Wal-Mart Stores kicked off its annual Shareholders Week events by highlighting training and development initiatives for workers, ranging from newly launched programs supporting GED and college credits to the planned rollout of 200 new Walmart Academy locations providing training for managers and supervisors, officials said.
The programs are part of the retailer's multimillion investment in wages and training announced a year ago and are intended to do a better job of cultivating talent so as to reduce turnover, improve service and execution in stores, and ultimately, drive better productivity.
"We see training as an investment, not a cost, and it's essential to the development of our business," Michelle Knight, vice president of talent development, Walmart U.S., said. "So the skills of associates are the most important element of our business. And the more equipped they are at the job, the easier it is for them to obtain a high level of productivity, which is really what we're driving for.
"When associates are properly trained we know they're more productive, and their job satisfaction increases," she added. "And when you have higher job satisfaction, you have higher engagement. And with higher engagement you have more associates who can contribute to their own career development and to the success of Walmart."
Walmart officially launched a training infrastructure for entry-level store associates known as Pathways in February. The program provides short, game-like e-learning modules and in-store training for new hires, and assigns each employee a veteran company mentor. The program is designed to help new workers understand the possibilities inherent in a Walmart career "from day one," said Pippa Pomeroy, senior director talent development.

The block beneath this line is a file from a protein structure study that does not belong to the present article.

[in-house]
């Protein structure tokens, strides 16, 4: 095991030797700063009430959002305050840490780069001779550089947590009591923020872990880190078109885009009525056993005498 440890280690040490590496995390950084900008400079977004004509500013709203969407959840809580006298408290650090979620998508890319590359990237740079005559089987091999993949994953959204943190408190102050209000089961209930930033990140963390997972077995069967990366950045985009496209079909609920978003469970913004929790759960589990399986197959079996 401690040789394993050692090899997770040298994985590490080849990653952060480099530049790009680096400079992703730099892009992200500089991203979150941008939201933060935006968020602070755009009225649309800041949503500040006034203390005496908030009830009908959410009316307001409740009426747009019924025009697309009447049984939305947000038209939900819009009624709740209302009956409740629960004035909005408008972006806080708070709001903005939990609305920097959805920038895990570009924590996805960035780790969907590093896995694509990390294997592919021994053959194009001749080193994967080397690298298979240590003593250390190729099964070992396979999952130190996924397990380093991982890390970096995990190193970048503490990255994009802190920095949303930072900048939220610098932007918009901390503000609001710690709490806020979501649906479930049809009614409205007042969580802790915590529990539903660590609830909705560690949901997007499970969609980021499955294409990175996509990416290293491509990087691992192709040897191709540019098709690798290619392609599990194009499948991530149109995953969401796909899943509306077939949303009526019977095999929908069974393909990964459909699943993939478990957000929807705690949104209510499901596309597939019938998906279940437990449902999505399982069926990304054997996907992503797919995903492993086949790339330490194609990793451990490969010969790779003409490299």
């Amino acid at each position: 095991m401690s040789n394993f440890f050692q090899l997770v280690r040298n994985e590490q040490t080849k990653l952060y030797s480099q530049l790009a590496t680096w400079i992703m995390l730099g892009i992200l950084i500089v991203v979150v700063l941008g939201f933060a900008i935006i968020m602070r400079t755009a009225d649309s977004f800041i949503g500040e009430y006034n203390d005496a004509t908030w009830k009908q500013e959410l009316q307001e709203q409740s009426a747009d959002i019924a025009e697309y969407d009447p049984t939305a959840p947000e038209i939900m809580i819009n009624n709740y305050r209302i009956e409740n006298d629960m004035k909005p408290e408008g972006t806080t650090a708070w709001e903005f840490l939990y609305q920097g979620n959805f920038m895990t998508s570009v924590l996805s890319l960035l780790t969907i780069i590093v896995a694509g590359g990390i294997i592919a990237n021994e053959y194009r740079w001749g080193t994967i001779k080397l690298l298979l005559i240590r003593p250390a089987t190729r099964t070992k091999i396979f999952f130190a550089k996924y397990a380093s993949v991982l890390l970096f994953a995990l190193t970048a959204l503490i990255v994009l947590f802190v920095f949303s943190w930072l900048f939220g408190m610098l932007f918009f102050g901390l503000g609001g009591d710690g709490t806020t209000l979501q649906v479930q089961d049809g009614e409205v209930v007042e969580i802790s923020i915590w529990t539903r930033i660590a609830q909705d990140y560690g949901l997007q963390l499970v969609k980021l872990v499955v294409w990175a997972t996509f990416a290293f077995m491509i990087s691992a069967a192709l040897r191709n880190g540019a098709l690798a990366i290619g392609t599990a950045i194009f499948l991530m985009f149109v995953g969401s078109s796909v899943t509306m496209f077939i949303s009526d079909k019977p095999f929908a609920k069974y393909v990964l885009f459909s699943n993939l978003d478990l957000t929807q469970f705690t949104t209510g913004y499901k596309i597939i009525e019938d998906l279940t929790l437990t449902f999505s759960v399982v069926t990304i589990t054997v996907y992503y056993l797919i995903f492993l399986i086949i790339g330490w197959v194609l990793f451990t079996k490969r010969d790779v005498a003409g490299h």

Workers enjoy the training programs, she added. "They say it's like playing Candy Crush," Pomeroy told SN. She said it's still too early to determine what effect Pathways has had on reducing turnover but said she was confident it would have "significant" effects over time.
"Walmart has more than 900,000 associates in entry level jobs -- our cashiers, our stockers, our unloaders and our greeters," Pomeroy said. "That's a great fuel tank to fuel our future but it also means we need to think about how we can provide clear career paths for associates, many of who might be working for us part-time and are coming to us for their first job in the working world."
The executives spoke at the site of the first "Walmart Academy" -- a 3,000-square-foot learning facility adjacent to a Walmart Supercenter in Fayetteville, Ark.
Tom Ward, VP of central operations for Walmart U.S., said the company had plans to open 90 such facilities this year and 200 by next June, each drawing students -- mostly department managers and other advanced Walmart employees -- from an average of 26 regional stores participating in a two-week program of classroom learning and training at the adjacent store.
Classroom training is done on tablets, allowing students to save and upload notes for future reference, and Walmart to quickly adjust training as needed.
Walmart has also endeavored to support workers through additional education programs including new programs to help workers obtain high school diplomas and college credits at no cost, and learn languages through Rosetta Stone.
At the Associates Meeting held earlier Wednesday Judith McKenna, COO of Walmart U.S., highlighted improved comps and traffic at stores, and said "clean, fast and friendly" scores measured by customers had increased for 79 consecutive weeks. McKenna also announced Walmart was re-introducing its "Smiley" character to highlight pricing.
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